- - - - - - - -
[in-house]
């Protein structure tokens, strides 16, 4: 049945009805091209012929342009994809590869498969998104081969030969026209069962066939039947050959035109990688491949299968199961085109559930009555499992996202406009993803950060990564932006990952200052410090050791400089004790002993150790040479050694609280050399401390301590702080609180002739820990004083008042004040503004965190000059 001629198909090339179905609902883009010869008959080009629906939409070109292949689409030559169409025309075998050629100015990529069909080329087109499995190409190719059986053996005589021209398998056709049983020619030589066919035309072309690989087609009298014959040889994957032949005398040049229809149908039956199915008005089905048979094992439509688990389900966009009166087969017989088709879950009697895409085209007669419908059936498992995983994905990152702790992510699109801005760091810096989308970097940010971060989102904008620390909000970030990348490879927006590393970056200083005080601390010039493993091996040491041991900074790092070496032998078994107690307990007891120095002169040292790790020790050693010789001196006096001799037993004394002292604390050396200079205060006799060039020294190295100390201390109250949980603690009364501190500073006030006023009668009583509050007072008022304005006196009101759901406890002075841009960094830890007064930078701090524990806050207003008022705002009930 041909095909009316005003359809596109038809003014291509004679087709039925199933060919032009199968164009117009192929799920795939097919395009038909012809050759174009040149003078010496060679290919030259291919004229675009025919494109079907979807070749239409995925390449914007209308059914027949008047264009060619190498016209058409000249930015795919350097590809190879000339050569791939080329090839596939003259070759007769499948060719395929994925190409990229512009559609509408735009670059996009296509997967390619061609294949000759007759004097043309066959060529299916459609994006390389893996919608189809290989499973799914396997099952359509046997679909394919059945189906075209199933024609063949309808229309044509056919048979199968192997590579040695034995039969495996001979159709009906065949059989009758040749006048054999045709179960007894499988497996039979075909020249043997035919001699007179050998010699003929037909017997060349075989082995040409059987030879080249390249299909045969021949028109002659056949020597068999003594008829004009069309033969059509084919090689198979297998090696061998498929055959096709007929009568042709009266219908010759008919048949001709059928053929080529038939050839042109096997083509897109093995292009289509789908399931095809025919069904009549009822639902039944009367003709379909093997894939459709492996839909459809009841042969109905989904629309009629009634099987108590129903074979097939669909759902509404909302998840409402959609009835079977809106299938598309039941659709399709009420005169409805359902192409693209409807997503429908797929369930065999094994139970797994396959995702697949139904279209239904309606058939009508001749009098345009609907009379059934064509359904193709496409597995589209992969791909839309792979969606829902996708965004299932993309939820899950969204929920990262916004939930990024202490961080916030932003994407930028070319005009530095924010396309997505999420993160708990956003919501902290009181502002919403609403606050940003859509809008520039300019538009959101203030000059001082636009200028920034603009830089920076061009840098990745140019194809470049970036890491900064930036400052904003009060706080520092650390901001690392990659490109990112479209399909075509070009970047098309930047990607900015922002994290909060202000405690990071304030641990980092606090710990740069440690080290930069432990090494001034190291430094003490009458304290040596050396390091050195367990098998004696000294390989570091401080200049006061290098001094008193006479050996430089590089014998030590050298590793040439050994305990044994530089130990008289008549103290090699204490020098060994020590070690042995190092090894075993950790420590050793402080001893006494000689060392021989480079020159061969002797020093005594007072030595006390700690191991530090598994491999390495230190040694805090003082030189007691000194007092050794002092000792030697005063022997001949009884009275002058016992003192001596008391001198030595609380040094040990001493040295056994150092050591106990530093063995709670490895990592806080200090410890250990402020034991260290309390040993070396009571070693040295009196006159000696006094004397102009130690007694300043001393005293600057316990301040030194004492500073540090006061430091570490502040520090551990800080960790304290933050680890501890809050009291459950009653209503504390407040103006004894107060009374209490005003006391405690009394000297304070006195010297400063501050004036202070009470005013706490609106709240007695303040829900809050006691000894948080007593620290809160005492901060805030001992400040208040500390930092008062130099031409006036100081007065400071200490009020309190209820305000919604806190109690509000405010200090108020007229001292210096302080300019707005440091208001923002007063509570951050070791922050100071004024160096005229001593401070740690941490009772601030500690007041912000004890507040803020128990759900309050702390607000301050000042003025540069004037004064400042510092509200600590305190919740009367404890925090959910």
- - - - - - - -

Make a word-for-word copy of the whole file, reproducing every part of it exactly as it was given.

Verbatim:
[in-house]
């Protein structure tokens, strides 16, 4: 049945009805091209012929342009994809590869498969998104081969030969026209069962066939039947050959035109990688491949299968199961085109559930009555499992996202406009993803950060990564932006990952200052410090050791400089004790002993150790040479050694609280050399401390301590702080609180002739820990004083008042004040503004965190000059 001629198909090339179905609902883009010869008959080009629906939409070109292949689409030559169409025309075998050629100015990529069909080329087109499995190409190719059986053996005589021209398998056709049983020619030589066919035309072309690989087609009298014959040889994957032949005398040049229809149908039956199915008005089905048979094992439509688990389900966009009166087969017989088709879950009697895409085209007669419908059936498992995983994905990152702790992510699109801005760091810096989308970097940010971060989102904008620390909000970030990348490879927006590393970056200083005080601390010039493993091996040491041991900074790092070496032998078994107690307990007891120095002169040292790790020790050693010789001196006096001799037993004394002292604390050396200079205060006799060039020294190295100390201390109250949980603690009364501190500073006030006023009668009583509050007072008022304005006196009101759901406890002075841009960094830890007064930078701090524990806050207003008022705002009930 041909095909009316005003359809596109038809003014291509004679087709039925199933060919032009199968164009117009192929799920795939097919395009038909012809050759174009040149003078010496060679290919030259291919004229675009025919494109079907979807070749239409995925390449914007209308059914027949008047264009060619190498016209058409000249930015795919350097590809190879000339050569791939080329090839596939003259070759007769499948060719395929994925190409990229512009559609509408735009670059996009296509997967390619061609294949000759007759004097043309066959060529299916459609994006390389893996919608189809290989499973799914396997099952359509046997679909394919059945189906075209199933024609063949309808229309044509056919048979199968192997590579040695034995039969495996001979159709009906065949059989009758040749006048054999045709179960007894499988497996039979075909020249043997035919001699007179050998010699003929037909017997060349075989082995040409059987030879080249390249299909045969021949028109002659056949020597068999003594008829004009069309033969059509084919090689198979297998090696061998498929055959096709007929009568042709009266219908010759008919048949001709059928053929080529038939050839042109096997083509897109093995292009289509789908399931095809025919069904009549009822639902039944009367003709379909093997894939459709492996839909459809009841042969109905989904629309009629009634099987108590129903074979097939669909759902509404909302998840409402959609009835079977809106299938598309039941659709399709009420005169409805359902192409693209409807997503429908797929369930065999094994139970797994396959995702697949139904279209239904309606058939009508001749009098345009609907009379059934064509359904193709496409597995589209992969791909839309792979969606829902996708965004299932993309939820899950969204929920990262916004939930990024202490961080916030932003994407930028070319005009530095924010396309997505999420993160708990956003919501902290009181502002919403609403606050940003859509809008520039300019538009959101203030000059001082636009200028920034603009830089920076061009840098990745140019194809470049970036890491900064930036400052904003009060706080520092650390901001690392990659490109990112479209399909075509070009970047098309930047990607900015922002994290909060202000405690990071304030641990980092606090710990740069440690080290930069432990090494001034190291430094003490009458304290040596050396390091050195367990098998004696000294390989570091401080200049006061290098001094008193006479050996430089590089014998030590050298590793040439050994305990044994530089130990008289008549103290090699204490020098060994020590070690042995190092090894075993950790420590050793402080001893006494000689060392021989480079020159061969002797020093005594007072030595006390700690191991530090598994491999390495230190040694805090003082030189007691000194007092050794002092000792030697005063022997001949009884009275002058016992003192001596008391001198030595609380040094040990001493040295056994150092050591106990530093063995709670490895990592806080200090410890250990402020034991260290309390040993070396009571070693040295009196006159000696006094004397102009130690007694300043001393005293600057316990301040030194004492500073540090006061430091570490502040520090551990800080960790304290933050680890501890809050009291459950009653209503504390407040103006004894107060009374209490005003006391405690009394000297304070006195010297400063501050004036202070009470005013706490609106709240007695303040829900809050006691000894948080007593620290809160005492901060805030001992400040208040500390930092008062130099031409006036100081007065400071200490009020309190209820305000919604806190109690509000405010200090108020007229001292210096302080300019707005440091208001923002007063509570951050070791922050100071004024160096005229001593401070740690941490009772601030500690007041912000004890507040803020128990759900309050702390607000301050000042003025540069004037004064400042510092509200600590305190919740009367404890925090959910």